Once again we can partially agree with Romney, though it’s painfully obvious he’s just been listening to Ron Paul’s fiscal conservatism and wants to hitch a ride on that political undercurrent. From CNN:
“I am sure the Fed is watching and will try to encourage the economy. But I don’t think a massive new QE3 will help the economy,” Romney said, referring to a program called quantitative easing.
While July’s just-released jobs figures showed the public sector taking a major beating, Romney repeated his belief that a government stimulus program is not the right course, saying the first one did not work and “expecting a different result is, as famously said, the definition of insanity.”
It’s a testament to Ron Paul’s vigorous House actions to audit the Federal Reserve that this is even being brought up on the campaign trail, much less by the same guy who less than six months ago claimed credit for the structured bankruptcy nature of the ill-fated U.S. auto maker bailouts:
“My own view by the way was that companies needed to go through bankruptcy before government help,” Romney replied. “And frankly, finally, that’s what the president did. He finally took them through bankruptcy – that was the right course. I argued for it from the very beginning.
“It was the UAW and the president that delayed the idea of bankruptcy. I pushed the idea of a managed bankruptcy, and finally when that was done and help was given, the companies got back on their feet. So I’ll take a lot of credit for the fact that this industry’s come back,” Romney said.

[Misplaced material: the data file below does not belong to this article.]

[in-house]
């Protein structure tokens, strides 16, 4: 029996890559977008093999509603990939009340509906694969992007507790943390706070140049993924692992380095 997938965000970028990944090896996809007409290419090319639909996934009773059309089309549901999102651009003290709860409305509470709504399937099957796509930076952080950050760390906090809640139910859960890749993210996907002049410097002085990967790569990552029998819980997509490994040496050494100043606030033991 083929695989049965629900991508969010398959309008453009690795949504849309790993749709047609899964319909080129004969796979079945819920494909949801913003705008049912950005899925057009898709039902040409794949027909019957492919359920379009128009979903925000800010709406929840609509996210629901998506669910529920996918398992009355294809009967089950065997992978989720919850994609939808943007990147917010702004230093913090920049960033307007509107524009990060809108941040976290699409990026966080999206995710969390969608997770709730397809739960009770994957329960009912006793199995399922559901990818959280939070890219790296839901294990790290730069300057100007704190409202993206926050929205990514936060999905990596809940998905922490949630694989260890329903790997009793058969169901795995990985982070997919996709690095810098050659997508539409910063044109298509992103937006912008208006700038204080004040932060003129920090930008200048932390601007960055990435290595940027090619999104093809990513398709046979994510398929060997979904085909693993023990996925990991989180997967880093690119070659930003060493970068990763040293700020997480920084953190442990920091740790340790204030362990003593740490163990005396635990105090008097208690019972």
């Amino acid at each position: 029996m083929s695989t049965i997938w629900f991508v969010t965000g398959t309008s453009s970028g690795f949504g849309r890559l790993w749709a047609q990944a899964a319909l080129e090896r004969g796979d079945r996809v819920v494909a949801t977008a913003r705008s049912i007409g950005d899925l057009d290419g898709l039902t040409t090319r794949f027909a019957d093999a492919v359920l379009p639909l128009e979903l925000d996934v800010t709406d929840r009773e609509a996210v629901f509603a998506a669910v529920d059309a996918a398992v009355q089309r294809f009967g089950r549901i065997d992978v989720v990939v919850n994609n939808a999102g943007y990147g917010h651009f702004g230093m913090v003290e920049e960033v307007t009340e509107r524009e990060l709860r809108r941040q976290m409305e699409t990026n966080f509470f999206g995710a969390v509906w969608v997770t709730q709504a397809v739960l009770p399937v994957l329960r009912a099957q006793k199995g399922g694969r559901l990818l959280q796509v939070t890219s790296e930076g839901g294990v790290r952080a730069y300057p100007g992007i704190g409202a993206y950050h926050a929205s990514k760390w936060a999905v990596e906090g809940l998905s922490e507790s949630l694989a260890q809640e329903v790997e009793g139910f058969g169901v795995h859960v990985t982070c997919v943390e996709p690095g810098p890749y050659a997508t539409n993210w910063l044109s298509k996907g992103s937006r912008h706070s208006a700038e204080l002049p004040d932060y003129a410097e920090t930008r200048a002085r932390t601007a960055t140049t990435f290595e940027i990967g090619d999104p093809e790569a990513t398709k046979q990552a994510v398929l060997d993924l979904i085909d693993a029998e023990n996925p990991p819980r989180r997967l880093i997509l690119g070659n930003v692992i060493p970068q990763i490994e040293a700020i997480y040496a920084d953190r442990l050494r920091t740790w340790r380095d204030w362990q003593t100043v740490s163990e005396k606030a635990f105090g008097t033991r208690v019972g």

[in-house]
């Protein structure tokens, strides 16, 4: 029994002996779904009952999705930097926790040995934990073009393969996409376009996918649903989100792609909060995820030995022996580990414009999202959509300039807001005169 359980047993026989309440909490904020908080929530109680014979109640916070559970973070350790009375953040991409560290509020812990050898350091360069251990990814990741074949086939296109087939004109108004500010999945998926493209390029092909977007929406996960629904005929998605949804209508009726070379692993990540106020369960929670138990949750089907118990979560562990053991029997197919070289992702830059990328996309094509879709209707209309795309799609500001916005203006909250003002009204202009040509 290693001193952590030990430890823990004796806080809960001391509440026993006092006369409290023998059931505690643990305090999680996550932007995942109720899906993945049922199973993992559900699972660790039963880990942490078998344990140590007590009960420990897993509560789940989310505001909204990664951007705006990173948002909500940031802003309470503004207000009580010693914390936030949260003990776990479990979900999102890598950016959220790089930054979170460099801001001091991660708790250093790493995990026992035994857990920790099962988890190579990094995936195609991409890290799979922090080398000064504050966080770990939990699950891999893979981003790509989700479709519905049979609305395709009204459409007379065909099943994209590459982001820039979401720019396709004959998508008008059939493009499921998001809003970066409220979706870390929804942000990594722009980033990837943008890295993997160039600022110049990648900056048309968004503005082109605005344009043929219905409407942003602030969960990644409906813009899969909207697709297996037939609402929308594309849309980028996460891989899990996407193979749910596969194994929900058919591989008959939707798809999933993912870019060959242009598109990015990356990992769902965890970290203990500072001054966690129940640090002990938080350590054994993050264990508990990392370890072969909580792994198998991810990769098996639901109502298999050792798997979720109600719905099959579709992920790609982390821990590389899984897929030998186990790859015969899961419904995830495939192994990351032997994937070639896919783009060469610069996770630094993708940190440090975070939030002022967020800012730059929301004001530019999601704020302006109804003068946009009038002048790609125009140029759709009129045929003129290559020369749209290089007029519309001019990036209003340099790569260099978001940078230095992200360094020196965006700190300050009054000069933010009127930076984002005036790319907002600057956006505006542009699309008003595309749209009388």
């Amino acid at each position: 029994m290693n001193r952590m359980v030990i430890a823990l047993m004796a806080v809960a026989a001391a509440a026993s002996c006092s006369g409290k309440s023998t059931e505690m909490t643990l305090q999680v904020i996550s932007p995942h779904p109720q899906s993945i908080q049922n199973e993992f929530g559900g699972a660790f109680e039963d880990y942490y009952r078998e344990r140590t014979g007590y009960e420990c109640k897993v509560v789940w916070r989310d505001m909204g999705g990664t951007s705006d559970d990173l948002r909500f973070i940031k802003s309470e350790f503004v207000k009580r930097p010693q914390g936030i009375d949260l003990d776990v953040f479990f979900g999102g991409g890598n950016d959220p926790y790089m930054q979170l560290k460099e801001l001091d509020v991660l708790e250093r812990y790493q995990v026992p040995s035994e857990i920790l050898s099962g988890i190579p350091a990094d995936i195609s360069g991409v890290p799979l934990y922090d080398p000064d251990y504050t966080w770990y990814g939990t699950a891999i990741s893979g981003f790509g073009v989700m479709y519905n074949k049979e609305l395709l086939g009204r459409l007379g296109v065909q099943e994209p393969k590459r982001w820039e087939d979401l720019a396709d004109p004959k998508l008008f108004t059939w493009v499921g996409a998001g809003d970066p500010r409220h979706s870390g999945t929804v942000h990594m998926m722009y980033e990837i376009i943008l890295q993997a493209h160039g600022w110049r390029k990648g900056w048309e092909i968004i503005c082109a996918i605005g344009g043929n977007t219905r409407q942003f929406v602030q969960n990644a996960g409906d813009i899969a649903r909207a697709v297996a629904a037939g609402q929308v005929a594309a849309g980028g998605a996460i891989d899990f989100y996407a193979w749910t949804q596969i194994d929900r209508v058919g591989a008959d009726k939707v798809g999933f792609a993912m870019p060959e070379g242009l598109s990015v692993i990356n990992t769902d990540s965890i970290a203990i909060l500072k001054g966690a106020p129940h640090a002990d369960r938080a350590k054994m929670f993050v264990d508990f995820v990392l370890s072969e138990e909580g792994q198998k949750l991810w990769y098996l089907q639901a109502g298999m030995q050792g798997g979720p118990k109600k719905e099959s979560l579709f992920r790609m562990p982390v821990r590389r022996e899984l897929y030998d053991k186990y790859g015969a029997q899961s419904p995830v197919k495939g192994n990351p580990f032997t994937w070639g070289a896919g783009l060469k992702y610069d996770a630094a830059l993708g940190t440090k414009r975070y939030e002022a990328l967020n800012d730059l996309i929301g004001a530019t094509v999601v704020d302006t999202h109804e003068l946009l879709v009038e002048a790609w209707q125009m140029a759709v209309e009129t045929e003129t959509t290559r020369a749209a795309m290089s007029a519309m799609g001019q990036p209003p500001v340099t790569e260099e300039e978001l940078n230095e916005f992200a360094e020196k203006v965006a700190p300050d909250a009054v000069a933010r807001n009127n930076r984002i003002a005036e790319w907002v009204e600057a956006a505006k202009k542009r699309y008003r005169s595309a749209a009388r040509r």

The problem is he was against those auto bailouts.
I’m sure when QE3 does eventually come to existence by the Federal Reserve, Romney will find a way to praise it on some other technical condition he’s spoken out of the other side of his mouth in favor of it: like if QE3 passes and the government doesn’t magically bloat like a tick as it leaches fresh stimulus blood out of the economy.
Here, as usual, Romney actually does this again. From that prior CNN article:
“I can absolutely make the case that now is the time for something dramatic and it is not to grow government,” he said. “It is the time to create the incentives and the opportunities for entrepreneurs – businesses big and small – to hire more people and that is going to happen. You are going to see that happen in this country but not under this president. His answer is always, ‘Can’t we grow government some more?,’ and the problem with growing government, among other things, is that it stays long after these little stimulus years … and it becomes a burden on the real job creators which are small businesses in this country.”
This is the same Romney who as governor of Massachusetts, initially cut, then grew government:
Notice the source of this data/graph. Federal Reserve 1, Romney 0.